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Ben Kelley, Untitled 01 detail

Benjamin Kelley, Untitled 01 (detail), 2019, Valcromat, vinyl, acrylic, painted brass, Iphone chassis and earth, carved ancient bog oak (human tooth), 3.25 x 11.25 x 5 inches.



Benjamin Kelley presents a fascinating cross-section of material culture in his most recent series, “Kill A Horse” (a title inspired by the 1904 Cadillac advertising slogan: “You can kill a horse but not a Cadillac”). The artist extracts organic materials and mass-produced artifacts from varied historical contexts in order to integrate and symbolically equalize them in synergistic, skillfully crafted sculptural forms.


"The automobile is a mystic vessel. A physical manifestation of the American dream, beauty and subsequent violence inherent in commodity fetishism. These sculptures are the outcome of collaboration with artifacts left in the wake of such human activity. Extracted from the landscape, relics of our desires are now positioned, encapsulated and preserved within fabricated structures. Sculptural finishes of exacting nature lure us in while vibrations occur between the abject raw textures of dust, dirt, rust, and decay presented by the relics." - Benjamin Kelley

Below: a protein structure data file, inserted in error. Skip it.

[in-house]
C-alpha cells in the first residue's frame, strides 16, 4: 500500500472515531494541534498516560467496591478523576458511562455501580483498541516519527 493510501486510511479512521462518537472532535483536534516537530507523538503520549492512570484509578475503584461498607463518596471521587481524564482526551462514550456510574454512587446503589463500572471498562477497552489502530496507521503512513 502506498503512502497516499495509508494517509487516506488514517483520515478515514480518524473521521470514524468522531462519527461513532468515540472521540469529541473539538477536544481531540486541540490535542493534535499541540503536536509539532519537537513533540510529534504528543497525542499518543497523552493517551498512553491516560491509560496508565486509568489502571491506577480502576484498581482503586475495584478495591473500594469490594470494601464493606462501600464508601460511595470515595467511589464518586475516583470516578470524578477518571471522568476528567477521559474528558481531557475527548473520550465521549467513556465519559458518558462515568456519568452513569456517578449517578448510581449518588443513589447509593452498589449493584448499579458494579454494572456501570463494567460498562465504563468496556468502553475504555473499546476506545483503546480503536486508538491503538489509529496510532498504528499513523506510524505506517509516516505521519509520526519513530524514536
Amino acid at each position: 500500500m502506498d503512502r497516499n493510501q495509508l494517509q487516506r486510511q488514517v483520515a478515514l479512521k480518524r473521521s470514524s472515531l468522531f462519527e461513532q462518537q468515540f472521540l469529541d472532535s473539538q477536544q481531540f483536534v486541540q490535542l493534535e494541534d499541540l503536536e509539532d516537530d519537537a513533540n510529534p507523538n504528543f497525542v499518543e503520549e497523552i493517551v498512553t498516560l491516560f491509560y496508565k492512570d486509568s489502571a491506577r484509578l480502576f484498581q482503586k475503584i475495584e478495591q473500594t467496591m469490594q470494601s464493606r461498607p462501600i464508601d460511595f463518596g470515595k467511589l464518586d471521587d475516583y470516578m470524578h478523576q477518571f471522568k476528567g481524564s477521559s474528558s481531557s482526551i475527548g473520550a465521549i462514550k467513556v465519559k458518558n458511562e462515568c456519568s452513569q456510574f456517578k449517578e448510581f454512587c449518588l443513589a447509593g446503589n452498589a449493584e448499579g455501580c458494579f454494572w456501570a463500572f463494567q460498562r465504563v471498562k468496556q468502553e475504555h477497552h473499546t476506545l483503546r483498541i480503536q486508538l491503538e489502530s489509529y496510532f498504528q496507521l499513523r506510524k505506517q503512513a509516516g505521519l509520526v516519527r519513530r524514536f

Benjamin Kelley Untitled 03, 2019 Vinyl, carved ancient bog oak, gold tooth 7.5 x 14.5 x 7 inches

Benjamin Kelley, Untitled 03, 2019, Vinyl, carved ancient bog oak, gold tooth, 7.5 x 14.5 x 7 inches.

Benjamin Kelley accesses a profound span of natural and human history in his utilization of found objects such as: an ancient bone tool, bog oak and automotive fixtures. He fashions provocative nexuses between these temporally and corporeally disparate items by figuring intimate points of bodily contact including: interior car upholstery, a cell phone cover, simulated teeth, a carved finger, and surgical instruments. Engaging natural agents of acidity, oxidation, decay and barnacle growth, Kelley elegantly depreciates iconic products of technical progress.


 “Bog oak carries great material history. The wood is in the early stages of fossilization resulting from hundreds or thousands of years of submersion in a peat bog. The reaction between the tannins in the oak and the acidity of the bog changes the density and pigmentation of the wood, coloring it dark black throughout.” - Benjamin Kelley